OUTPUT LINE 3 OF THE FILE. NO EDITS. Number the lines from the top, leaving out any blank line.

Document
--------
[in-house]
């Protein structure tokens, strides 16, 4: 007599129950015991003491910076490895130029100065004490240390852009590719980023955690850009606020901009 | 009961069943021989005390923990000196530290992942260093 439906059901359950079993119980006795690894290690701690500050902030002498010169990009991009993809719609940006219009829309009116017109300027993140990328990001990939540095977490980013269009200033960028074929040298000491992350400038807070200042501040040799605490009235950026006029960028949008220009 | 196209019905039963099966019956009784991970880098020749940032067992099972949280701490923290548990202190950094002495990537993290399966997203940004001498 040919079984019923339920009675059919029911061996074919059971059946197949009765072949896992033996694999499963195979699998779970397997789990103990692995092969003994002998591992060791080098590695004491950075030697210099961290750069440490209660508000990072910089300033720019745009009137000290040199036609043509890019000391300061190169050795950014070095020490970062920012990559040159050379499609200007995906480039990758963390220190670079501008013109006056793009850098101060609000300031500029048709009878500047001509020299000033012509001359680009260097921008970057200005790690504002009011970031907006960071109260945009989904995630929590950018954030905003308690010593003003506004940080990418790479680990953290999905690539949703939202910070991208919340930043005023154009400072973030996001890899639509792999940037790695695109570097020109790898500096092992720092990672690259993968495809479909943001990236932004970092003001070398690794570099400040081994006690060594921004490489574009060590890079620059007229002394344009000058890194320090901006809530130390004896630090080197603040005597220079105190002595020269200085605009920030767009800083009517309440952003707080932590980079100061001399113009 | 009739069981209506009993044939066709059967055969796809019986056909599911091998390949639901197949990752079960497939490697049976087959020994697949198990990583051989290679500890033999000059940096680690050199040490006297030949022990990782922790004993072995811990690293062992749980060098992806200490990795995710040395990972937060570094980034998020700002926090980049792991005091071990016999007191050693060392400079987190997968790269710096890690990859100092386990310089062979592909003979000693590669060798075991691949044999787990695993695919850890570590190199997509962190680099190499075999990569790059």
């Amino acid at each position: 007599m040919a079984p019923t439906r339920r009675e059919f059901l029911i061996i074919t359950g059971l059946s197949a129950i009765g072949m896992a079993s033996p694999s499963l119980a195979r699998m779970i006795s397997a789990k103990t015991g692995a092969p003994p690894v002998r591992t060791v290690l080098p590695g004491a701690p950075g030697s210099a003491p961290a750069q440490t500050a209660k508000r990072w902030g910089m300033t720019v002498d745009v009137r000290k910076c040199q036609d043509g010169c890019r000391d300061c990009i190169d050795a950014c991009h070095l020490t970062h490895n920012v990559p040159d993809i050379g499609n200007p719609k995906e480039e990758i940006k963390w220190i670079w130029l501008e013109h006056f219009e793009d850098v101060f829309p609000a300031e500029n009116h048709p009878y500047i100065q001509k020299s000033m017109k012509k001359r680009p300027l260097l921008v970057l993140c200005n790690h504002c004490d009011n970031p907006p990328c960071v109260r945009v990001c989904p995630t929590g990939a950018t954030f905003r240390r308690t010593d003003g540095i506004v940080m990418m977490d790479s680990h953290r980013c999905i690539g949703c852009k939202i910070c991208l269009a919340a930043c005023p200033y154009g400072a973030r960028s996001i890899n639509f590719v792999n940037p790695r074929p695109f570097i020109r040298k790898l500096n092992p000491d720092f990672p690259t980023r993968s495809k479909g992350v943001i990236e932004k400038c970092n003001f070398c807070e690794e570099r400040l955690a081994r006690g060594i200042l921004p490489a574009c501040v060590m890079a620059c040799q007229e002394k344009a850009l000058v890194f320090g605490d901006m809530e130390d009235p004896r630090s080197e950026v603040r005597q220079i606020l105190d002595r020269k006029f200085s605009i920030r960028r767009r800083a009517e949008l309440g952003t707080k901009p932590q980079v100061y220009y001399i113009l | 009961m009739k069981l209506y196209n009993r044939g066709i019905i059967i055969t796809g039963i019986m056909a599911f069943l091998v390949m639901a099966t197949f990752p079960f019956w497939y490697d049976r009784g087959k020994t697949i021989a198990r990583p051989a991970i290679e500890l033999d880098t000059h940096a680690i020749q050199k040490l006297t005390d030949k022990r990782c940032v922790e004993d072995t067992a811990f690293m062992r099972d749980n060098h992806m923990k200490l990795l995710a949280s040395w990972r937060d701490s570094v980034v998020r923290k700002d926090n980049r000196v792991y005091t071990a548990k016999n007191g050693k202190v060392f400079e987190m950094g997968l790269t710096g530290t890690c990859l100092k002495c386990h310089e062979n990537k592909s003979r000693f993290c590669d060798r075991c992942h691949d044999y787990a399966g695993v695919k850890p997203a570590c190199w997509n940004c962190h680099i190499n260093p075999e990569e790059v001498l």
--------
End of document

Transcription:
């Amino acid at each position: 007599m040919a079984p019923t439906r339920r009675e059919f059901l029911i061996i074919t359950g059971l059946s197949a129950i009765g072949m896992a079993s033996p694999s499963l119980a195979r699998m779970i006795s397997a789990k103990t015991g692995a092969p003994p690894v002998r591992t060791v290690l080098p590695g004491a701690p950075g030697s210099a003491p961290a750069q440490t500050a209660k508000r990072w902030g910089m300033t720019v002498d745009v009137r000290k910076c040199q036609d043509g010169c890019r000391d300061c990009i190169d050795a950014c991009h070095l020490t970062h490895n920012v990559p040159d993809i050379g499609n200007p719609k995906e480039e990758i940006k963390w220190i670079w130029l501008e013109h006056f219009e793009d850098v101060f829309p609000a300031e500029n009116h048709p009878y500047i100065q001509k020299s000033m017109k012509k001359r680009p300027l260097l921008v970057l993140c200005n790690h504002c004490d009011n970031p907006p990328c960071v109260r945009v990001c989904p995630t929590g990939a950018t954030f905003r240390r308690t010593d003003g540095i506004v940080m990418m977490d790479s680990h953290r980013c999905i690539g949703c852009k939202i910070c991208l269009a919340a930043c005023p200033y154009g400072a973030r960028s996001i890899n639509f590719v792999n940037p790695r074929p695109f570097i020109r040298k790898l500096n092992p000491d720092f990672p690259t980023r993968s495809k479909g992350v943001i990236e932004k400038c970092n003001f070398c807070e690794e570099r400040l955690a081994r006690g060594i200042l921004p490489a574009c501040v060590m890079a620059c040799q007229e002394k344009a850009l000058v890194f320090g605490d901006m809530e130390d009235p004896r630090s080197e950026v603040r005597q220079i606020l105190d002595r020269k006029f200085s605009i920030r960028r767009r800083a009517e949008l309440g952003t707080k901009p932590q980079v100061y220009y001399i113009l | 009961m009739k069981l209506y196209n009993r044939g066709i019905i059967i055969t796809g039963i019986m056909a599911f069943l091998v390949m639901a099966t197949f990752p079960f019956w497939y490697d049976r009784g087959k020994t697949i021989a198990r990583p051989a991970i290679e500890l033999d880098t000059h940096a680690i020749q050199k040490l006297t005390d030949k022990r990782c940032v922790e004993d072995t067992a811990f690293m062992r099972d749980n060098h992806m923990k200490l990795l995710a949280s040395w990972r937060d701490s570094v980034v998020r923290k700002d926090n980049r000196v792991y005091t071990a548990k016999n007191g050693k202190v060392f400079e987190m950094g997968l790269t710096g530290t890690c990859l100092k002495c386990h310089e062979n990537k592909s003979r000693f993290c590669d060798r075991c992942h691949d044999y787990a399966g695993v695919k850890p997203a570590c190199w997509n940004c962190h680099i190499n260093p075999e990569e790059v001498l």